Author(s): Mattingly TJ nd
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Abstract OBJECTIVE: To characterize the literature on social media applications used to deliver patient care. DATA SOURCES: A search of the literature was conducted on June 11, 2014, using PubMed, MEDLINE, CINAHL, and Communication Abstracts databases for clinical studies between 2004 and 2014. A combination of the search terms "social media" or "Web 2.0" or "online social networking" or "Facebook" or "Twitter" AND "patient care" or "health care" was used. In addition, 42 additional abstracts were retrieved from www.patientslikeme.com for review. STUDY SELECTION: Only published, peer-reviewed journal articles were considered and only publications in English were included. The abstracts from this search were reviewed for relevance to Web-based social media platforms being used in patient care activities. DATA SYNTHESIS: A total of 35 articles were included in the review. A majority of the studies published on social media and patient care used cross-sectional designs and were conducted in the United States. Multiple social media applications were studied, but Facebook was the predominant social media tool found. Patient care opportunities for various diseases with social media have been studied. Recurring themes included overcoming barriers, engaging and empowering patients, enhancing research, providing information for health promotion, scratching the surface, and potential pitfalls. CONCLUSION: Social media have the potential to help patients and practitioners overcome multiple barriers in the delivery of health care. Maintaining patient privacy, security of information shared in the platform, and integrity of information shared are all concerns when using this type of Web application.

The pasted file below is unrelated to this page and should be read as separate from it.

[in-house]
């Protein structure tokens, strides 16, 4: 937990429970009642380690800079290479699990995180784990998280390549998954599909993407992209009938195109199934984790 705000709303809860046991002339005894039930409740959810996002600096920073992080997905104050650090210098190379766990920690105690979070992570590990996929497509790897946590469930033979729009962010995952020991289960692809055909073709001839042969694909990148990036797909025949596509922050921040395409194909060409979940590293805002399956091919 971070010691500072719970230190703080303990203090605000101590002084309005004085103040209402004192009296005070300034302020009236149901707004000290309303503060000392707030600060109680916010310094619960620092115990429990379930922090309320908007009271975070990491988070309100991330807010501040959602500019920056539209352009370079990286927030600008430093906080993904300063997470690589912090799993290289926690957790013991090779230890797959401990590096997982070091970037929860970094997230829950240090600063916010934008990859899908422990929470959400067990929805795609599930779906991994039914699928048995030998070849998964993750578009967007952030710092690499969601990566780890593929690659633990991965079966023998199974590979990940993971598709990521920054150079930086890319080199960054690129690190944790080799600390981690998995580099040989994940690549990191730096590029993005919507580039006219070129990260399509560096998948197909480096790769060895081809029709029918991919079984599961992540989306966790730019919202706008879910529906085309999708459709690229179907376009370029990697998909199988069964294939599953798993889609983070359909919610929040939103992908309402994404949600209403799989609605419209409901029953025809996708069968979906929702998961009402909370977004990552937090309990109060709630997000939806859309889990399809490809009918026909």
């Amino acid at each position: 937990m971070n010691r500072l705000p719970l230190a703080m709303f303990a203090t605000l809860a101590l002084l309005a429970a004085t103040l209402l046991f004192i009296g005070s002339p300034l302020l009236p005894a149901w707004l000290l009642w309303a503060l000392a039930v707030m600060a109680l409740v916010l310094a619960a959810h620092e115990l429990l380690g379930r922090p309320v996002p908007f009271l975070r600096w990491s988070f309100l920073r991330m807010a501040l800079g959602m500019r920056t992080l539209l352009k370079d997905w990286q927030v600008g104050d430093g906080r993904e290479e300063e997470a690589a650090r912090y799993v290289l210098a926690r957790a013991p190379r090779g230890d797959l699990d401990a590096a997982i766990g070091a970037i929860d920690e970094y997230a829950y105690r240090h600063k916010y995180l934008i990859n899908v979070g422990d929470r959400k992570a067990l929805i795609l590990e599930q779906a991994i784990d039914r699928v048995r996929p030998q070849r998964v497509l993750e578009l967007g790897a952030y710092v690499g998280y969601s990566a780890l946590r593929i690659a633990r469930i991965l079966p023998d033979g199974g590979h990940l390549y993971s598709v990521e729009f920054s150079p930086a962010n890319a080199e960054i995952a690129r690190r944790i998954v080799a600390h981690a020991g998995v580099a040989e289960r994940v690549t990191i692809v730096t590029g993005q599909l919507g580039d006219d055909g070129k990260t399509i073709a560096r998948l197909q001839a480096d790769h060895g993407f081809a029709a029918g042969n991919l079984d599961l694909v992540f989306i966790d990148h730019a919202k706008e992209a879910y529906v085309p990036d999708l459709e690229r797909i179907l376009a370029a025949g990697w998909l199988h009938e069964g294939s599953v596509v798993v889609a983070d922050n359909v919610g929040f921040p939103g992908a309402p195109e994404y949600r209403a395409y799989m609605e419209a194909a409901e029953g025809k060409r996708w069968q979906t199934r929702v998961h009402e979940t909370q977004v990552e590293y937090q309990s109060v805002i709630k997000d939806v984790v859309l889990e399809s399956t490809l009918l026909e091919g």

This article was published in J Am Pharm Assoc (2003)
and referenced in Alternative & Integrative Medicine